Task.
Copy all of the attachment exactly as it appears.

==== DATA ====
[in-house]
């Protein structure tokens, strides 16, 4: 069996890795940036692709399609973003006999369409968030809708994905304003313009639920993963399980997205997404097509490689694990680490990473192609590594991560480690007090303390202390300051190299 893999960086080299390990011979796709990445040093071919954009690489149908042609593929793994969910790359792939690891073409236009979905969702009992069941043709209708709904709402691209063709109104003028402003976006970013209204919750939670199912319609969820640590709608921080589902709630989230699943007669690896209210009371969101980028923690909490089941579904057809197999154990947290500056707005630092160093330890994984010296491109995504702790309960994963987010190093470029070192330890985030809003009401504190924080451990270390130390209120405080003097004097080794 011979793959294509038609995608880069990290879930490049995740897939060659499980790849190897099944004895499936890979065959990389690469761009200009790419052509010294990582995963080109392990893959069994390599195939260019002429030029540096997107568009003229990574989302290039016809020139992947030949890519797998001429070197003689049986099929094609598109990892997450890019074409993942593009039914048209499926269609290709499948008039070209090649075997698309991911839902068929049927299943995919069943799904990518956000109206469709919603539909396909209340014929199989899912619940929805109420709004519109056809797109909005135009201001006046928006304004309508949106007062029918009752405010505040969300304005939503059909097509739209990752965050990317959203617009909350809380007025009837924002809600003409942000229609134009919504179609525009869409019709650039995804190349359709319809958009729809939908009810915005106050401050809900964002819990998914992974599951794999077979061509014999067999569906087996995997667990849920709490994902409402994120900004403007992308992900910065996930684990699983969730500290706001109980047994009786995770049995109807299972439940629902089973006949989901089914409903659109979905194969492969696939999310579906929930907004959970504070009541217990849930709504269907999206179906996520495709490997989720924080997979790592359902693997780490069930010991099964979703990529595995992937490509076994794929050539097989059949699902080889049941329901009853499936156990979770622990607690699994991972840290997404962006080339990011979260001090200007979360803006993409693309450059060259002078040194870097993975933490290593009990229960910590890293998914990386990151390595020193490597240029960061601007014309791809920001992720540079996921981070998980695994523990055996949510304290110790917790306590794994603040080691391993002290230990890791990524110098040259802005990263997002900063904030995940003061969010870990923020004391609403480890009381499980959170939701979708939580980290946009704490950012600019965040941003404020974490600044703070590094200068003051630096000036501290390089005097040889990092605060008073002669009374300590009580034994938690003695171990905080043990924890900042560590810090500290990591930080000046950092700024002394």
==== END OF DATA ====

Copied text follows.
[in-house]
């Protein structure tokens, strides 16, 4: 069996890795940036692709399609973003006999369409968030809708994905304003313009639920993963399980997205997404097509490689694990680490990473192609590594991560480690007090303390202390300051190299 893999960086080299390990011979796709990445040093071919954009690489149908042609593929793994969910790359792939690891073409236009979905969702009992069941043709209708709904709402691209063709109104003028402003976006970013209204919750939670199912319609969820640590709608921080589902709630989230699943007669690896209210009371969101980028923690909490089941579904057809197999154990947290500056707005630092160093330890994984010296491109995504702790309960994963987010190093470029070192330890985030809003009401504190924080451990270390130390209120405080003097004097080794 011979793959294509038609995608880069990290879930490049995740897939060659499980790849190897099944004895499936890979065959990389690469761009200009790419052509010294990582995963080109392990893959069994390599195939260019002429030029540096997107568009003229990574989302290039016809020139992947030949890519797998001429070197003689049986099929094609598109990892997450890019074409993942593009039914048209499926269609290709499948008039070209090649075997698309991911839902068929049927299943995919069943799904990518956000109206469709919603539909396909209340014929199989899912619940929805109420709004519109056809797109909005135009201001006046928006304004309508949106007062029918009752405010505040969300304005939503059909097509739209990752965050990317959203617009909350809380007025009837924002809600003409942000229609134009919504179609525009869409019709650039995804190349359709319809958009729809939908009810915005106050401050809900964002819990998914992974599951794999077979061509014999067999569906087996995997667990849920709490994902409402994120900004403007992308992900910065996930684990699983969730500290706001109980047994009786995770049995109807299972439940629902089973006949989901089914409903659109979905194969492969696939999310579906929930907004959970504070009541217990849930709504269907999206179906996520495709490997989720924080997979790592359902693997780490069930010991099964979703990529595995992937490509076994794929050539097989059949699902080889049941329901009853499936156990979770622990607690699994991972840290997404962006080339990011979260001090200007979360803006993409693309450059060259002078040194870097993975933490290593009990229960910590890293998914990386990151390595020193490597240029960061601007014309791809920001992720540079996921981070998980695994523990055996949510304290110790917790306590794994603040080691391993002290230990890791990524110098040259802005990263997002900063904030995940003061969010870990923020004391609403480890009381499980959170939701979708939580980290946009704490950012600019965040941003404020974490600044703070590094200068003051630096000036501290390089005097040889990092605060008073002669009374300590009580034994938690003695171990905080043990924890900042560590810090500290990591930080000046950092700024002394």